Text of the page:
The world’s first electric highway has been opened in central Sweden, where lorries are ‘fuelled’ from electric cables hanging over the road, just like a tram. Now a two-year trial period is starting, and local businesses are eyeing it closely.
Over a 2 kilometre stretch of road just outside Sandviken, not far from Gävle in central Sweden, two electric cables have been stretched above the slow lane on the eastbound side of the E16 motorway. They are fairly high up, 5.28 metres to be exact, which is well above the height of any lorry or truck allowed on the roads here.
And normal traffic continues here as usual, but – over the next two years – some of the lorries will have a device called a pantograph that can be extended from the driver’s cabin and attached to the electric cables, fuelling the engine. It is still just a test stretch of two kilometres, but the hope is that it can be extended, perhaps the whole way from Gävle on the coast, to Borlänge, an industrial town some 110 kilometres inland.
“On this stretch of road, we have a lot of our heavy industry that has a need to transport a lot of goods and the railroad going the same direction is already full, so we see this as a flexible railroad,” said Magnus Ernström, who is the project manager from the regional authority Gävleborg Region.
Financing questions for expansion
According to Ernström, extending the test to longer stretches of road is not too far off.
“It’s fewer years than most people expect. Because we have proven that it can be done, it is not science fiction. Now we just need to look into the economy of the project and how will we finance it. The calculations we’ve done so far show that if we would electrify the whole of the E16 roadway, some 200 kilometres (both ways), there would be a return on the investment in maybe 7 or 8 years, from existing traffic,” he said.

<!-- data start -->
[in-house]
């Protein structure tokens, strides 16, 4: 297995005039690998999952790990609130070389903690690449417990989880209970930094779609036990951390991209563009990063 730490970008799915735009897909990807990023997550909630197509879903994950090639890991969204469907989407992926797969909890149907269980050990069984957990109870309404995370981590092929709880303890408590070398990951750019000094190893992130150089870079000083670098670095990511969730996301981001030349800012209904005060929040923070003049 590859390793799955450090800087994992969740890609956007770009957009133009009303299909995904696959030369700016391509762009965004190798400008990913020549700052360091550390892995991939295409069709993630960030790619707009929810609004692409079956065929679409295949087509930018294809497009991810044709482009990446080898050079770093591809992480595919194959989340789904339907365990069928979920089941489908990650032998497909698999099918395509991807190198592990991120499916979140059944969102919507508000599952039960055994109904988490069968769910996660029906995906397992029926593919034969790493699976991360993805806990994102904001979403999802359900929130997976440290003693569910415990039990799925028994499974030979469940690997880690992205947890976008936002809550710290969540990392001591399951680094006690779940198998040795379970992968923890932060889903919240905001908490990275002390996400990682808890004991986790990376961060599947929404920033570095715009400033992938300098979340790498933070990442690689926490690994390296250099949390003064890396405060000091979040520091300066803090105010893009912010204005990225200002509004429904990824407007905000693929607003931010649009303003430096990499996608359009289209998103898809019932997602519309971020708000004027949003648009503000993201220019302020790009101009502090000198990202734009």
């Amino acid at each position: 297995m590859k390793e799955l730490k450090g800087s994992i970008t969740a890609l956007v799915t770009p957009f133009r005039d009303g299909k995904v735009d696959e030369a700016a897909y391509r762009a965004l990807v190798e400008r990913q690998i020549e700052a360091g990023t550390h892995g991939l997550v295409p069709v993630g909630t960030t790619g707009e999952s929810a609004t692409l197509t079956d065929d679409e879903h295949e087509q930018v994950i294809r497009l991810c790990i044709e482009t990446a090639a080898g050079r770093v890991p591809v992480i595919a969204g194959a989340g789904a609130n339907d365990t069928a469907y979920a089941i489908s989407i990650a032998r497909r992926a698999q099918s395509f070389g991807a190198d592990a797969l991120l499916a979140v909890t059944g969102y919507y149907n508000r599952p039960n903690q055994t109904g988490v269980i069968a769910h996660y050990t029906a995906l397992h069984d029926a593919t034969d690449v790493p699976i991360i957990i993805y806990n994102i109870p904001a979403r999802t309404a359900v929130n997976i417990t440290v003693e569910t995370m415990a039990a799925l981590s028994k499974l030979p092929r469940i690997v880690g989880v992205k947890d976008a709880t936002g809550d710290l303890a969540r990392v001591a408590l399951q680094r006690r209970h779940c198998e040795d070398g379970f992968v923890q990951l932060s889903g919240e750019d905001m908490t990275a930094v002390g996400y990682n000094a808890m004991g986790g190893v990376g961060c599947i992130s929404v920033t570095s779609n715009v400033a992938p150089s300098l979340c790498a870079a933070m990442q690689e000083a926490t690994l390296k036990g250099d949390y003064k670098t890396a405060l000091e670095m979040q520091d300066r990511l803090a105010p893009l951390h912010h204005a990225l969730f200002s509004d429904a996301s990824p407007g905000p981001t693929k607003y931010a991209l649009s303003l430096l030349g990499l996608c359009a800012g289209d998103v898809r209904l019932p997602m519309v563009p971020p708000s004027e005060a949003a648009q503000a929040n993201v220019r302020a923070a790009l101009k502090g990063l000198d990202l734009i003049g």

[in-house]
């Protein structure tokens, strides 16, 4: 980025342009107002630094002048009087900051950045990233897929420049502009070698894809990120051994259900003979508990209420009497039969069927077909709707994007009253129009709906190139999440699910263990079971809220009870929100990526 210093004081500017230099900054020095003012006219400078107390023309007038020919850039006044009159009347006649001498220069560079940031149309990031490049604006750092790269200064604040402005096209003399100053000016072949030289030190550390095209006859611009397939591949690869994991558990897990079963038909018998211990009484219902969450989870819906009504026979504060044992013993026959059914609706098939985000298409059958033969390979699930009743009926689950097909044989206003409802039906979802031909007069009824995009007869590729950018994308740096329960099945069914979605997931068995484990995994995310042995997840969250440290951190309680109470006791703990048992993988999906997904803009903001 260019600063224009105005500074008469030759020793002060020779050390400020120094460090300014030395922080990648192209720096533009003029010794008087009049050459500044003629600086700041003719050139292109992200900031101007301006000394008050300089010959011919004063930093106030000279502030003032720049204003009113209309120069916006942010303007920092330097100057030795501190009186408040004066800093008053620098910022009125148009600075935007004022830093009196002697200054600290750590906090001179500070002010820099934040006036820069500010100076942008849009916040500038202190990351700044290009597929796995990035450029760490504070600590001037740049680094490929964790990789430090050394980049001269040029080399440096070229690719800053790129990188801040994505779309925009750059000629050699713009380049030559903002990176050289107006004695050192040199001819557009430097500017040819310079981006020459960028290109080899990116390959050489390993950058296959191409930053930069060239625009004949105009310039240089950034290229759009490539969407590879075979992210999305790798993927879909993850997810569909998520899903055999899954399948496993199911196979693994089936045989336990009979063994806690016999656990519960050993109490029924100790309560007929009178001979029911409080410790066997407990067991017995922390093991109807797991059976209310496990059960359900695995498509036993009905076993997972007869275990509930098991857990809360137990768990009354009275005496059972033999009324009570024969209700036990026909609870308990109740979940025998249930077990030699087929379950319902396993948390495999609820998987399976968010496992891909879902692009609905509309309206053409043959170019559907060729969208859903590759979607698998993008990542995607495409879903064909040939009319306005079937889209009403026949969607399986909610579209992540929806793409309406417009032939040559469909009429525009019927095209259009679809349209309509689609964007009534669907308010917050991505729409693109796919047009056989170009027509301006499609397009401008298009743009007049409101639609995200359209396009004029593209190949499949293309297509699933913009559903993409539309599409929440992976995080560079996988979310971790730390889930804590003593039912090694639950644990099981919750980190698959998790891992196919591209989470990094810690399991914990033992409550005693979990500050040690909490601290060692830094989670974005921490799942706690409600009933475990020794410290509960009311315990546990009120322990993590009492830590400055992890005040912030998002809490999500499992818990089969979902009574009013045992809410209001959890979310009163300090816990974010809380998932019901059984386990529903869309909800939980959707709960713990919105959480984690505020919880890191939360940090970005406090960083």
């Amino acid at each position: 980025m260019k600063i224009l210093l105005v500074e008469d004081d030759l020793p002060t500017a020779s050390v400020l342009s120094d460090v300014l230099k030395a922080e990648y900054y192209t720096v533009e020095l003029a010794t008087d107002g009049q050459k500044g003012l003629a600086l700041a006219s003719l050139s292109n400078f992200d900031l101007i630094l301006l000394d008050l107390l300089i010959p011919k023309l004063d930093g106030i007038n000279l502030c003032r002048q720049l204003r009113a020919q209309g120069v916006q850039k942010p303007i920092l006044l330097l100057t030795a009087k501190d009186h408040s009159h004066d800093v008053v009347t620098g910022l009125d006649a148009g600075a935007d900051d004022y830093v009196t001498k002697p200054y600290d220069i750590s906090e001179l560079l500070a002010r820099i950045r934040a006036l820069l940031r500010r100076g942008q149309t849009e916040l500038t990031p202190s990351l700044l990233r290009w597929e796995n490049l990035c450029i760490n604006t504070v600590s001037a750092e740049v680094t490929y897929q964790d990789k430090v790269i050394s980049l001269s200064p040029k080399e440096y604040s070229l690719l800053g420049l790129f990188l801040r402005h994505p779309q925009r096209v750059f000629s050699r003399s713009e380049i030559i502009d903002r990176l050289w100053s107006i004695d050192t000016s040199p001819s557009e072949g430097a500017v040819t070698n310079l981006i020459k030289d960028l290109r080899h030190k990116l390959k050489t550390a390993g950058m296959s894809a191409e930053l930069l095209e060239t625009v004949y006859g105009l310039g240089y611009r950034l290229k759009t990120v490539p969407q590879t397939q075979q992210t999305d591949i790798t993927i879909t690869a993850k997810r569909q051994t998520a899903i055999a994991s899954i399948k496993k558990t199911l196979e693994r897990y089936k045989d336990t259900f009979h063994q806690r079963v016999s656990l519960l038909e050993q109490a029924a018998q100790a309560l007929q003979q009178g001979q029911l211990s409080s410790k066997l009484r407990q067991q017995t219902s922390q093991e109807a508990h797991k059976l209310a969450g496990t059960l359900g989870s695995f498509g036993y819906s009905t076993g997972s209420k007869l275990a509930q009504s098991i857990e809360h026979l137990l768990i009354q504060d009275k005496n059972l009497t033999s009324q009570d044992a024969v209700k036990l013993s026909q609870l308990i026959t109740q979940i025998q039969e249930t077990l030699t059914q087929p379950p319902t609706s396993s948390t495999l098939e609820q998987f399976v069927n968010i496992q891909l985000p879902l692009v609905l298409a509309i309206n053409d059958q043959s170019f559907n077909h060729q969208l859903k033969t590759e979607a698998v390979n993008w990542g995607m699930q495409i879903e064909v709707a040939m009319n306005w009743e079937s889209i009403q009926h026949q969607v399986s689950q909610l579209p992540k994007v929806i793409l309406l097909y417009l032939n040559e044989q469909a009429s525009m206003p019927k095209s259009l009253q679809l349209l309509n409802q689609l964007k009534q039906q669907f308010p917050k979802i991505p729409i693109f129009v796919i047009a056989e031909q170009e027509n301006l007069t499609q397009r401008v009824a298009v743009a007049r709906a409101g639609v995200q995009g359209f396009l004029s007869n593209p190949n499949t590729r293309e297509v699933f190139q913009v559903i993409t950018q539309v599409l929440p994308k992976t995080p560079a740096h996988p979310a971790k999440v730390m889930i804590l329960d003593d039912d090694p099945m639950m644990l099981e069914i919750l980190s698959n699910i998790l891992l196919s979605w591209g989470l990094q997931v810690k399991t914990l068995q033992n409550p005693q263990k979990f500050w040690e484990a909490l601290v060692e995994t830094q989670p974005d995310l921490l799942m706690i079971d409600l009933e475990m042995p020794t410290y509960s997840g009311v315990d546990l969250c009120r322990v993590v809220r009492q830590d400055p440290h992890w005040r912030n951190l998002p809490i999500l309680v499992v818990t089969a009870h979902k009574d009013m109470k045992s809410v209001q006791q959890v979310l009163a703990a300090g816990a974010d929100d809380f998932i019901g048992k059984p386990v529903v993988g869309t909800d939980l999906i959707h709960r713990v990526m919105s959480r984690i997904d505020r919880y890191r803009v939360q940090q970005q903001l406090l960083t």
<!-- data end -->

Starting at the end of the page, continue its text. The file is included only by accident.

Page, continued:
Exploring green solutions for heavy transportation
To talk about electric wires above the road, and a century-old tram-like solution as part of the future may not be as strange as you think, according to Ernström. For electric cars, a lot has happened over the past five to ten years, but when it comes to heavy traffic and lorries, the electric solution is still waiting for an answer.
“Heavy traffic needs a lot of energy and you have to have a conductive technology if you want to run them on electricity today, that is; you need to have a connection between a wire and the system in the truck. If you would run a heavy truck on battery, it would need 20 tons of battery to transport maybe 30-40 tons of cargo, so you would not have so much room left for the cargo,” said Magnus Ernström, who believes the system tried out in Sandviken at least will be one of the solutions for the future.
Reducing transport industry emissions
This has been a joint project between public bodies like the Transport Administration and Gävleborg Region, as well as the companies behind the technology: Siemens for the electric device and infrastructure, and Scania for the trucks. Now, during the test period, there will be many involved to evaluate and draw conclusions from the lessons learnt.
One company closely following the project from the outside, is Stora Enso, a renewable materials company, which currently drives 70 lorries a day over this stretch of road.
“In the transport industry, it is a challenge to really reduce CO2 emissions, so that is why this new technology is very interesting,” said Linus Fredriksson head of logistics in Stora Enso in Scandinavia.
Related stories from around the North:
Canada: Energy challenges in Canada’s North, Eye on the Arctic
Finland: Testing electric buses in Finland’s cold climate, Finland, Yle News
Norway: Norway reaches 50,000 electric cars sales, The Independent Barents Observer
Sweden: Electric car sales triple in Sweden, Radio Sweden
United States: New Alaska rules may help renewable energy projects, Alaska Public Radio Network